Champion Spotlight: St. Louis, MO

This case study was written as part of our Dangerous by Design Technical Assistance program. This initiative brought together champions from across the country to advance street safety efforts through data collection and storytelling. This study was written by Justin Seaton from Trailnet. 

A photo taken on the corner of Lackland and 16th St. intersection in St. Louis, MO, where a pedestrian can be seen using a crosswalk as a semi truck drives by.

St. Louis is #45 most dangerous, with a fatality rate of 2.13. This year there are 47 metro areas with a rate over 2.0 people killed per 100k people, compared to just eight large metro areas with a rate over 2.0 in 2009. Learn more in Dangerous by Design 

In September 2022, Danyell “Starr” McMiller was killed by a hit-and-run driver while riding his bicycle in the painted bike lane on Grand Blvd near Tower Grove Park in South St. Louis City. Shortly after Danyell’s death, local advocates duct-taped “complimentary” bike helmets to street poles at Grand Blvd intersections, accompanied by a satirical note from the City of St. Louis. The note read:

A photo shows duct-taped “complimentary” bike helmets to street poles at Grand Blvd intersections, accompanied by a note from the City of St. Louis.“As of October 2022, we hereby suggest that all pedestrians crossing any St. Louis street should wear helmets while crossing such streets until further notice…In a continued effort to be perceived as caring about traffic violence, we are considering studying the issue. In the meantime, please enjoy this complimentary helmet to wear while crossing the street…”

In response to these and other advocacy efforts, the Mayor of the City of St. Louis signed the St. Louis Safer Streets Bill (BB#120) in March 2023, which allocated more than $40 million dollars to infrastructure improvements along the City’s most dangerous corridors, as well as a long-overdue city-wide mobility and transportation master plan.

A ghost bike now sits at the intersection of Grand Blvd and Magnolia Ave, in tribute to Danyell’s memory. Many pedestrians and cyclists have died or been injured on St. Louis City streets—including Grand, which remained the city’s highest crash corridor in 2023—in the months since BB#120 was signed.

A white ghost bike with roses sits at the intersection of Grand Blvd and Magnolia Ave in St. Louis.

“Our vision is simple: Streets for All. Streets connect us to each other and to the places we need to go; They make up a massive portion of our built environment; They are places for us ALL to feel safe. St. Louis streets do not currently reflect our vision, but we are hopeful that they CAN.” -Justin Seaton, Trailnet’s Marketing & Communications Manager.


According to annual Crash Reports released by Trailnet, the most dangerous corridor in the City of St. Louis each of the past four years has been Grand Blvd. Grand is an 8.8-mile-long, North-South arterial road with posted speed limits up to 35 mph and as many as six lanes (incl. turn lanes). Grand hosts the city’s busiest bus route and runs adjacent to several public institutions. (hospitals, universities, parks, entertainment and business districts, etc.)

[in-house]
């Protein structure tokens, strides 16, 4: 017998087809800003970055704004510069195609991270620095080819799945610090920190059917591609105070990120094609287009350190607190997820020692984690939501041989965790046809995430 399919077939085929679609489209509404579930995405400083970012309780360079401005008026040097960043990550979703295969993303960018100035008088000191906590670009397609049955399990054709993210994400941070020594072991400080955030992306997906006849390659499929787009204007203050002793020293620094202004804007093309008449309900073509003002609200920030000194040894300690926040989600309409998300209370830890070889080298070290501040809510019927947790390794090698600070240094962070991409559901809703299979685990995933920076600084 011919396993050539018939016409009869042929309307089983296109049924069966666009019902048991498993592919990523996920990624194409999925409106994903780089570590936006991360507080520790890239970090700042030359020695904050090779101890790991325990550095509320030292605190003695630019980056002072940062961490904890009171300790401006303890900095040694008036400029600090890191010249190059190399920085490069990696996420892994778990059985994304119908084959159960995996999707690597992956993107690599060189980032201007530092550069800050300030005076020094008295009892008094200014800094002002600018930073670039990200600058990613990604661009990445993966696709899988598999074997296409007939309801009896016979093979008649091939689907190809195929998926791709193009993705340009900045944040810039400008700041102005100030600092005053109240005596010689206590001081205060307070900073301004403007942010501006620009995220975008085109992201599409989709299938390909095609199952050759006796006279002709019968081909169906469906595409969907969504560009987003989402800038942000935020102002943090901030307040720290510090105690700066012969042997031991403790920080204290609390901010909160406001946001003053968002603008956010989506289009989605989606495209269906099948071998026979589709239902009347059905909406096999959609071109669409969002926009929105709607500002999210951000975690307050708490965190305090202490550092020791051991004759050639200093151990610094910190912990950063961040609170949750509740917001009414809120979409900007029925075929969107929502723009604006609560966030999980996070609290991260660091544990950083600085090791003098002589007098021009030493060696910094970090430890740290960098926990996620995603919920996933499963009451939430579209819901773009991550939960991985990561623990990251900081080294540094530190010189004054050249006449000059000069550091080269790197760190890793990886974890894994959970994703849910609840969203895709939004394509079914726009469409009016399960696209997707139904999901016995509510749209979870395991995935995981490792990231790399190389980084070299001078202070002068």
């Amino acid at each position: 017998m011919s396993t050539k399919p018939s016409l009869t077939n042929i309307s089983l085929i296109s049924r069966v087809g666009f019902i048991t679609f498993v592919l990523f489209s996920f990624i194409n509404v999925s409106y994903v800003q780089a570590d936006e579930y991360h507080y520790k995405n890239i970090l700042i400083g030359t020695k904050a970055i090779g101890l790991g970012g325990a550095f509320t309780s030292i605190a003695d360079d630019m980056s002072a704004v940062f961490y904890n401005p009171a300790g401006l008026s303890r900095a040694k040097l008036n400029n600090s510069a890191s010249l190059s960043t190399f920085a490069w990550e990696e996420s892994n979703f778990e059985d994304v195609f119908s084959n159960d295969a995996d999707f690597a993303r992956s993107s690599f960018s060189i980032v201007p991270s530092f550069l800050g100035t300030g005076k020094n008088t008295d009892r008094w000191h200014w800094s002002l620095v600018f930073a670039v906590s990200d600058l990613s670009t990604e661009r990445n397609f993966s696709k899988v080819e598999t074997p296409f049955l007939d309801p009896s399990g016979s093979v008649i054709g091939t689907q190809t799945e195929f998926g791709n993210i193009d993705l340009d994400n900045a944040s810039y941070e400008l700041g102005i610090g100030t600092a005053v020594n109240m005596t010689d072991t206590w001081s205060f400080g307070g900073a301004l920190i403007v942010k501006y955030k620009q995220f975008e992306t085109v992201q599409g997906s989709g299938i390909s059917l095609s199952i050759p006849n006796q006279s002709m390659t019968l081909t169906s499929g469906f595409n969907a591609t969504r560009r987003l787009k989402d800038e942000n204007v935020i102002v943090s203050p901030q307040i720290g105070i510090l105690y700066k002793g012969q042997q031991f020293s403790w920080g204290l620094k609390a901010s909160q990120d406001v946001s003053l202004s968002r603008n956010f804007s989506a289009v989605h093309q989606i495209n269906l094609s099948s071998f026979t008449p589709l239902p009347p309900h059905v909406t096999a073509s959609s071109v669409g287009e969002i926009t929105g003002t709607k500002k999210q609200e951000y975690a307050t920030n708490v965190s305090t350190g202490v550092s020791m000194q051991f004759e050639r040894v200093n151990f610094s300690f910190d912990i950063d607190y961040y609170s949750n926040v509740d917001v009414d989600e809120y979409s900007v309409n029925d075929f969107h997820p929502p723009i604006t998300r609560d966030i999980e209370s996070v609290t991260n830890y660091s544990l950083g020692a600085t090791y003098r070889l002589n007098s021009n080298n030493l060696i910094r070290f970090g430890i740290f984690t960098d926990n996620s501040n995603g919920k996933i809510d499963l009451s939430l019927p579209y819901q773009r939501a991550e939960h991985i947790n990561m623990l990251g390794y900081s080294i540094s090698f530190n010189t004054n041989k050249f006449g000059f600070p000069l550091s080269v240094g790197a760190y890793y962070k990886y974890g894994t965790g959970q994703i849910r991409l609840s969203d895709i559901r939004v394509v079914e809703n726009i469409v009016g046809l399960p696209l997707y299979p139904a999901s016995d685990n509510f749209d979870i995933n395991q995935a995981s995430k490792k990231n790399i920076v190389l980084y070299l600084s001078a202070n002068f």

A bus stops on Grand Blvd to pick up a passenger.

With a maximum 80-foot-wide right of way, minimal traffic calming infrastructure and travel lanes as wide as 15 feet, the corridor is poorly built to prevent speeding and reckless driving, both of which have been expressed as constant concerns by nearby residents. Considering the amount of access to local amenities and the number of public transit users on this corridor, it’s imperative that Grand Blvd safely and conveniently accommodate all road users.

A street view of Grand Blvd.

Similar to improvements made on Natural Bridge in St. Louis, a road that sees almost the same amount of daily traffic, Grand would benefit from a four-to-two-lane road diet. Enhanced pedestrian infrastructure (bump outs, mid-block crossings, pedestrian refuge islands, etc.), pedestrian-level lighting, priority improvements around transit stops and green infrastructure would also vastly improve roadway safety for all users along Grand.

Taking Action

While the City of St. Louis has recently responded to targeted advocacy with signed policies and planned solutions to address their most dangerous streets, St. Louis County’s highest-crash corridors—W. Florissant Ave, St. Charles Rock Road, New Halls Ferry Rd, Chambers Rd, etc.—remain just as dangerous as ever with no effective solutions in sight.

The “St. Louis County Street Stories” project seeks to collect the personal experiences of North St. Louis County residents who live, work, and travel along the region’s most dangerous corridors. These stories will be used to amplify the voices of neighbors whose streets are least safe; empower local advocates to join Trailnet in the fight for safer streets for all users; and encourage St. Louis County leaders to take concrete action.

“Year-after-year we are seeing the same trends—People walking and biking continue to die and be seriously injured on wide, high-speed arterial roads like Grand, Gravois, St. Charles Rock Rd, Halls Ferry and W. Florissant,” said Sam McCrory, Trailnet’s Community Planner and the primary author of the annual Crash Report. “At Trailnet, we want to see bold infrastructure improvements to drastically increase safety for people walking and biking in our region. We need to start actively planning the streets for people, not for the movement and convenience of vehicles.”



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